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Zero-Shot Language Transfer vs Iterative Back Translation for Unsupervised Machine Translation

arXiv.org Artificial Intelligence

This work focuses on comparing different solutions for machine translation on low resource language pairs, namely, with zero-shot transfer learning and unsupervised machine translation. We discuss how the data size affects the performance of both unsupervised MT and transfer learning. Additionally we also look at how the domain of the data affects the result of unsupervised MT. The code to all the experiments performed in this project are accessible on Github.


Translation Technology Is Getting Better. What Does That Mean For The Future?

#artificialintelligence

Tools and apps like Google Translate are getting better and better at translating one language into another. Alexander Waibel, professor of computer science at Carnegie Mellon University's Language Technologies Institute (@LTIatCMU), tells Here & Now's Jeremy Hobson how translation technology works, where there's still room to improve and what could be in store in the decades to come. "Over the years I think there's been a big trend on translation to go increasingly from rule-based, knowledge-based methods to learning methods. Systems have now really achieved a phenomenally good accuracy, and so I think, within our lifetime I'm fairly sure that we'll reach -- if we haven't already done so -- human-level performance, and/or exceeding it. "The current technology that really has taken the community by storm is of course neural machine translation.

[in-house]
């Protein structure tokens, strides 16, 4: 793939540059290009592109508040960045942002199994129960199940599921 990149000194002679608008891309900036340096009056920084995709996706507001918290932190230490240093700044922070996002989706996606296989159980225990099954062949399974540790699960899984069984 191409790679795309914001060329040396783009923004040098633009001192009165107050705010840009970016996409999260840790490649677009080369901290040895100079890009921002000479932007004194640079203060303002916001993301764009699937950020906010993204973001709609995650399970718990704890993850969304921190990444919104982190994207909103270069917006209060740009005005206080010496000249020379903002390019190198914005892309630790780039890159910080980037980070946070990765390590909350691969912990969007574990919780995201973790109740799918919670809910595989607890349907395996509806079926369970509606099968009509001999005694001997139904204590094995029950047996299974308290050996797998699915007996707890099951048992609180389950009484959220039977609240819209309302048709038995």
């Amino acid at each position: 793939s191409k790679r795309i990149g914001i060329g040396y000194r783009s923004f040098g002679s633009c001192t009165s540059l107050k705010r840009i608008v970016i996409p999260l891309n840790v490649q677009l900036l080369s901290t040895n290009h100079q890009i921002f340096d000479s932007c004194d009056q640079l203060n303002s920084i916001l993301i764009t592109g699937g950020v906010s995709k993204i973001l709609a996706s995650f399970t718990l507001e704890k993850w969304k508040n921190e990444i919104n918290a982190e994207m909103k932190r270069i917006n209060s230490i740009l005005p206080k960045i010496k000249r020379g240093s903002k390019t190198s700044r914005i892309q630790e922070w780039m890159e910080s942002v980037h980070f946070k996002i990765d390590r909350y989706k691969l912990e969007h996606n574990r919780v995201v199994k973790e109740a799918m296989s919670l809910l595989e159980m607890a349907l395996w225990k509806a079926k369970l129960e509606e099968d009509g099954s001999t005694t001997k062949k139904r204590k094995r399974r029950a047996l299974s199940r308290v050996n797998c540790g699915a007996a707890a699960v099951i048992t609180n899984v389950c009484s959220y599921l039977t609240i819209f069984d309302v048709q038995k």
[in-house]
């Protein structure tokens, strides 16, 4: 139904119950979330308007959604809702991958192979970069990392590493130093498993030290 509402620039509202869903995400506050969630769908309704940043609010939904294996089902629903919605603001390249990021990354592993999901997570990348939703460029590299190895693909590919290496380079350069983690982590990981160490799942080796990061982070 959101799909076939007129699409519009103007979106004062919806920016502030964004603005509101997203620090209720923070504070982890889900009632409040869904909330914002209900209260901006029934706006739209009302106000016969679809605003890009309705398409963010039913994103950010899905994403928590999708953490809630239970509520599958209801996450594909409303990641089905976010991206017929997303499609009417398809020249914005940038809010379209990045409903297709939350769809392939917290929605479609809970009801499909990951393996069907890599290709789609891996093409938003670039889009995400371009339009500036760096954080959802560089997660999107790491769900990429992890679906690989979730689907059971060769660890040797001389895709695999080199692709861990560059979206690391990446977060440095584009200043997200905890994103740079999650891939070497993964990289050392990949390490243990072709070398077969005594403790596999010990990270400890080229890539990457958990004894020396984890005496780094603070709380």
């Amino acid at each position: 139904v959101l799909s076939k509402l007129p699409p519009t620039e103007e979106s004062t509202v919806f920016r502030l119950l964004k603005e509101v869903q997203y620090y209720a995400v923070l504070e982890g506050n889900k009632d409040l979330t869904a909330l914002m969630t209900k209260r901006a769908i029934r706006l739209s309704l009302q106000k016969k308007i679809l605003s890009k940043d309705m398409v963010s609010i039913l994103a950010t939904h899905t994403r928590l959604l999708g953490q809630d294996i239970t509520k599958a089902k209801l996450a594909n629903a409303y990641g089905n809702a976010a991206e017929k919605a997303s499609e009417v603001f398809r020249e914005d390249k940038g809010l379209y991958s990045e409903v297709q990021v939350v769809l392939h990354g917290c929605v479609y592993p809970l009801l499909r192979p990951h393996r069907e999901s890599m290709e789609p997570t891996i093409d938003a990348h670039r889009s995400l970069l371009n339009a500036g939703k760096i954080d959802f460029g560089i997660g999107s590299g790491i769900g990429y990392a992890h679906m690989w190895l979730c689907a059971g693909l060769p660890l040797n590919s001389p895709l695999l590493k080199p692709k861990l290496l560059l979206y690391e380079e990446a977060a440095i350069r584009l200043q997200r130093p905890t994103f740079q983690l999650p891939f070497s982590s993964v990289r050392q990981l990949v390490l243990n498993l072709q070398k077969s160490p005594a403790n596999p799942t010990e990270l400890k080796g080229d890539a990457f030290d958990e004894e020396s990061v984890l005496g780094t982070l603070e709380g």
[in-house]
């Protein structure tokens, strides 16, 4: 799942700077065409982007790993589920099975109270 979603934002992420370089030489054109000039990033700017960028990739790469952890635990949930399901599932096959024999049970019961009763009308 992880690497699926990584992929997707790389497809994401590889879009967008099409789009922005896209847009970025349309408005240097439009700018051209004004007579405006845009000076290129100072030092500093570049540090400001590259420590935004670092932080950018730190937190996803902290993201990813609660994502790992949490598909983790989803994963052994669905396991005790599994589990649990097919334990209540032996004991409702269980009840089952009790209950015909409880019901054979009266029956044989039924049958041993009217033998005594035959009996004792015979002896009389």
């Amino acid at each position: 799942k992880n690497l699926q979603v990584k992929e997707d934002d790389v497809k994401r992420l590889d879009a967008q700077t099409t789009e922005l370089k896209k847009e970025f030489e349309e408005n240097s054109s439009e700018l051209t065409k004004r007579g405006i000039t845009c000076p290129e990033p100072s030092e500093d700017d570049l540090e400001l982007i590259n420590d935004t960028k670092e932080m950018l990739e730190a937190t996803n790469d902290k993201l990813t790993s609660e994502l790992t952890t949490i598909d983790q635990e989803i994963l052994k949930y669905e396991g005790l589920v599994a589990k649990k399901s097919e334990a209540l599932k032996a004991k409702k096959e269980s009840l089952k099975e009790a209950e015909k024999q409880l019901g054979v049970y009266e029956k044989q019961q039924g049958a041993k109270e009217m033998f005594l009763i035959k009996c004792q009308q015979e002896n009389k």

Google's AI translation tool seems to have invented its own language

#artificialintelligence

Back in September 2016, Google launched its Neural Machine Translation (GNMT) system, which uses deep learning to deliver more natural translations between languages. Google Translate originally supported only a handful of languages when it launched 10 years ago; today that number has risen to 103. Creating a computer system to translate multiple languages is complex. The people at Google who built it wanted to find out just how clever their system was. So they came up with a challenge.


Google Translate adds real-time translations for 13 new languages

Engadget

Google announced this week that its Translate app for iOS and Android recognize 13 new languages through your smartphone's camera. The update, which includes support for Arabic and Hindi, is in the process of being rolled out to Translate users worldwide, per VentureBeat. In addition to Arabic and Hindi, the app now supports Bengali and Punjabi--four of the top 10 most spoken languages in the world, according to Ethnologue. Translate also added support for Gujarati, Kannada, Malayalam, Marathi, Nepali, Tamil, Telugu, Thai, and Vietnamese. Google Translate's "See" and "Snap" features allow you to point your camera at a sign or menu and watch the app translate the text in real time, or take a quick picture and let the app process any translatable text for you.